Calabash_Issue 9 Apr. 2014 - Page 63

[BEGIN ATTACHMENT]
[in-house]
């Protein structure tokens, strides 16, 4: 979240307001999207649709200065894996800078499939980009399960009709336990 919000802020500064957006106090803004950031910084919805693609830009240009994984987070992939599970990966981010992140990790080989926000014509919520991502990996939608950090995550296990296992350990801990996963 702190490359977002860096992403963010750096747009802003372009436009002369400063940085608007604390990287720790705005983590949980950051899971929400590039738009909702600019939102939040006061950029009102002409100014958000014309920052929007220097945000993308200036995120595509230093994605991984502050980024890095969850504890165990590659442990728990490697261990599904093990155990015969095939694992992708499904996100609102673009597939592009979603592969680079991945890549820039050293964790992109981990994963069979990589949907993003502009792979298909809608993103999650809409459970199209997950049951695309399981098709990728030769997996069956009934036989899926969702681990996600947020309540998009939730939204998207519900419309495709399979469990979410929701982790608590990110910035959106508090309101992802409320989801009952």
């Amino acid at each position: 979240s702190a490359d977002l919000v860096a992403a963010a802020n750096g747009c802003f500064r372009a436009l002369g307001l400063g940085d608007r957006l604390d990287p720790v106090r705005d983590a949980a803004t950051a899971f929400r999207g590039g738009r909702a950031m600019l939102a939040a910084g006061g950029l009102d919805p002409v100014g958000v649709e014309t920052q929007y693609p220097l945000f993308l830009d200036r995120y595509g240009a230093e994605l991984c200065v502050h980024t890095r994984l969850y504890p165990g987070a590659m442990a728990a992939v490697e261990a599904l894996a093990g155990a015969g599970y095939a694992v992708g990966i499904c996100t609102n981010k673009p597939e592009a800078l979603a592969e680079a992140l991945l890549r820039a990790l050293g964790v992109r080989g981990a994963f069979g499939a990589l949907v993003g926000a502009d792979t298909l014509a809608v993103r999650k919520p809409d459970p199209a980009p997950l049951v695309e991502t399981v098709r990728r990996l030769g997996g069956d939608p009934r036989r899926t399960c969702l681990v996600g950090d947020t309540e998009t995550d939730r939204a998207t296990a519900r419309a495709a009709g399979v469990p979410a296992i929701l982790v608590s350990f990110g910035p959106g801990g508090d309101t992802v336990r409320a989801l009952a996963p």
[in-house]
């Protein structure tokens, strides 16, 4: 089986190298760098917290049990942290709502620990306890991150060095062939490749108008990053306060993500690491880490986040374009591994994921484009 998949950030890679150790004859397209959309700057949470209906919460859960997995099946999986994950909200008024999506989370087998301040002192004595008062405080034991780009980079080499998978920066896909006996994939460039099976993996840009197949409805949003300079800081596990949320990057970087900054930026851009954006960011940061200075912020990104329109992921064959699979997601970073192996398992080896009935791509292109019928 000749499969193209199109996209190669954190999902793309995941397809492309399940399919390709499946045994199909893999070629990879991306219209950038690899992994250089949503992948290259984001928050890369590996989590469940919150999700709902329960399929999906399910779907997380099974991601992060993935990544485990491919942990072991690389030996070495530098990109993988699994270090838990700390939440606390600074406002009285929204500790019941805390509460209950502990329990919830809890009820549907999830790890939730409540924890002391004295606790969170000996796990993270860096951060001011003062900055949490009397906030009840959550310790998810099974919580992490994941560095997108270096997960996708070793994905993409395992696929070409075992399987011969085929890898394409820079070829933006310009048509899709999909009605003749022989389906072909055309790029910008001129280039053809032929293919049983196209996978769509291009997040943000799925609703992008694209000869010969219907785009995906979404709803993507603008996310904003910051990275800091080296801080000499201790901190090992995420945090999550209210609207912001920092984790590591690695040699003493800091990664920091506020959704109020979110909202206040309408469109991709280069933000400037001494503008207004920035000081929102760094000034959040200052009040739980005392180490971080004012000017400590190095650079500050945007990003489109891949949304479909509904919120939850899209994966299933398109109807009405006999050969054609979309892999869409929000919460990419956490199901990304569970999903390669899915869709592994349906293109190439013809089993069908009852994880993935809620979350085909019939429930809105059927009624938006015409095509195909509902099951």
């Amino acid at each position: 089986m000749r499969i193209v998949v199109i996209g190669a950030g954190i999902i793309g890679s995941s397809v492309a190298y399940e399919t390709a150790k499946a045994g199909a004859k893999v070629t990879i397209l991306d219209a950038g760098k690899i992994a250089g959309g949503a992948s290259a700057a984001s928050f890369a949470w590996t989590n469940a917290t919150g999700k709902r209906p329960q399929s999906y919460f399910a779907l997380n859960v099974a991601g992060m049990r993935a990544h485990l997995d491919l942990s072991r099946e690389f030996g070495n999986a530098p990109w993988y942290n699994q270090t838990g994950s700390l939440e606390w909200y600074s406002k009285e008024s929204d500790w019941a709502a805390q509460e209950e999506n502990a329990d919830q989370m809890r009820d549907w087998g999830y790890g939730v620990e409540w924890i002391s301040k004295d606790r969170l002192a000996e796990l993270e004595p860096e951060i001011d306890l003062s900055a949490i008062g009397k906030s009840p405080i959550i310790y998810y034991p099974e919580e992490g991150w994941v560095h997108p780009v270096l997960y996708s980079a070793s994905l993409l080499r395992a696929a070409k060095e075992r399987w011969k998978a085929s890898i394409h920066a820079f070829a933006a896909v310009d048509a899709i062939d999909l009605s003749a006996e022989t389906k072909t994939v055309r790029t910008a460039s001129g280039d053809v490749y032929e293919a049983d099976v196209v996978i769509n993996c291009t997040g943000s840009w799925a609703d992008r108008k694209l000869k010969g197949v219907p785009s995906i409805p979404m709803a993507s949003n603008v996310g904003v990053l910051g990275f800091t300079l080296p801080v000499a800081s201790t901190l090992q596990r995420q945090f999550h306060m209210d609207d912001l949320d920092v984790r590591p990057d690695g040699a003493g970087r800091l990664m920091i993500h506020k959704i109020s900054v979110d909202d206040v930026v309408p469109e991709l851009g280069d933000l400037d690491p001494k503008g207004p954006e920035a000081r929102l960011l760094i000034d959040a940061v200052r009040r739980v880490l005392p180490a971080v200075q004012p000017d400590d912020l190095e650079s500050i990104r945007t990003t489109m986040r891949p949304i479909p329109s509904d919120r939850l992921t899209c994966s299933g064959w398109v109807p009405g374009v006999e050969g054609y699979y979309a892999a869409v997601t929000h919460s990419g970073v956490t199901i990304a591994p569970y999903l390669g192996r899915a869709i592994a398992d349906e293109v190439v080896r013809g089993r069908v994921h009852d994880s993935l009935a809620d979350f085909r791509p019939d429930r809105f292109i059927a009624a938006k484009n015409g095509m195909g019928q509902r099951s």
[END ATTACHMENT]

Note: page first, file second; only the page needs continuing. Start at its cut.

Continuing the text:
tribute Tribute to the late retired Col A O Kamara Husband, father & friend Great men don’t die, because their great works live after them. This is true regarding the late Retired Colonel Alhaji Alimamy Osman Kamara, fondly known to his many relatives and friends as A O Kamara, who peacefully passed away in Freetown on 15th September 2011 aged 80 He was born at No 10 Magburaka Road, Makeni town in the Northern Province of Sierra Leone. He attended the American Wesleyan Mission School in Makeni. After leaving school he joined the Sierra Leone Armed Forces at the age of 20 and moved up through the ranks. After thirteen years going through the ranks, he was commissioned as a Lieutenant. The late Retired colonel served in various Divisions of the Armed Forces In 1977 he was in command of the military battalion at Teko in the Northern Province of Sierra Leone and in 1985 was posted to the Army Training School in Benguema on the outskirts of Freetown. With other dedicated officers, he devoted his time and energy to the training of fine men and women soldiers, some of whom are still serving as dedicated officers in the Sierra Leone Armed Forces today. This was a man who had everything in life: power, wealth. prestige, honour… name the good things of life, he had them all. But he was also a man who was always willing to give everything for the love of his country. Those who knew him well can testify to his generosity and his courageous stand at the time the Armed Forces were going through much turbulence with coups and counter coups. He stood out as one of most loyal soldiers to his country. After 38 years of active unblemished service he retired from the Armed Forces and in 1992 was appointed as an Adviser to the International Meridian Bank. A year later he was he was appointed Minister for Internal and Rural Affairs. In 1996 he was appointed an Expatriate to the Republic of the Gambia. After a period of four years, he returned to Sierra Leone and was elected as a Member of the Sierra Leone Parliament. He served as a member of Parliament for two terms and was a member of the Sierra Leone Mining Board. The late Retired A.O Kamara was always willing to serve his country in any capacity. He also played a very formidable role in the process of re-establishing peace after the war in the country. Always smiling, here was a humble, calm and very patient individual who showed respect to all he encountered, both young and old. He was also something of a perfectionist who could not stand mediocrity. He will be sadly missed. Tribute –the late Muriel Elizabeth Shaw (nee Williams) Ag Principal Methodist Girls High The late Muriel Elizabeth Shaw was an outstanding educationist and a loyalist to her alma mater, the Methodist Girls High school in Freetown, Sierra Leone, she lived and died serving. Born on the 3rd of May 1961, she attended the Tabernacle and Cathedral Primary schools and the Methodist Girls High school. After leaving school, she became a pupil teacher in the school, before proceeding to the Milton Margai Teachers College where she graduated with a Higher Teachers’ certificate; she was awarded a scholarship to study French in Togo and France Still wanting to further her education, she went to Fourah Bay College and graduated in French and geography. She had a Master degree in Educational Administration from Njala University This motivated her to head her school as principal and was appointed acting principal of the junior department on the 18th of August 2009 and died on the 18th August 2010 A devoted Christian who served in several women Christian organisations. She also encouraged women in the Diaspora to embark on several developmental projects to reform the school. She is survived by her mother Mrs Elizabeth Williams, sons Mackie and Nyakeh, Sisters Mrs Ruby Samai in Freetown, Mrs Cynthia Williams in London and hosts of relatives and friends including Methodist Girls High School and UMC King Memorial Church in Freetown. MAY THE SOUL OF OUR DEAR A O REST IN PERFECT PEACE. issue nine | Calabash Magazine | 61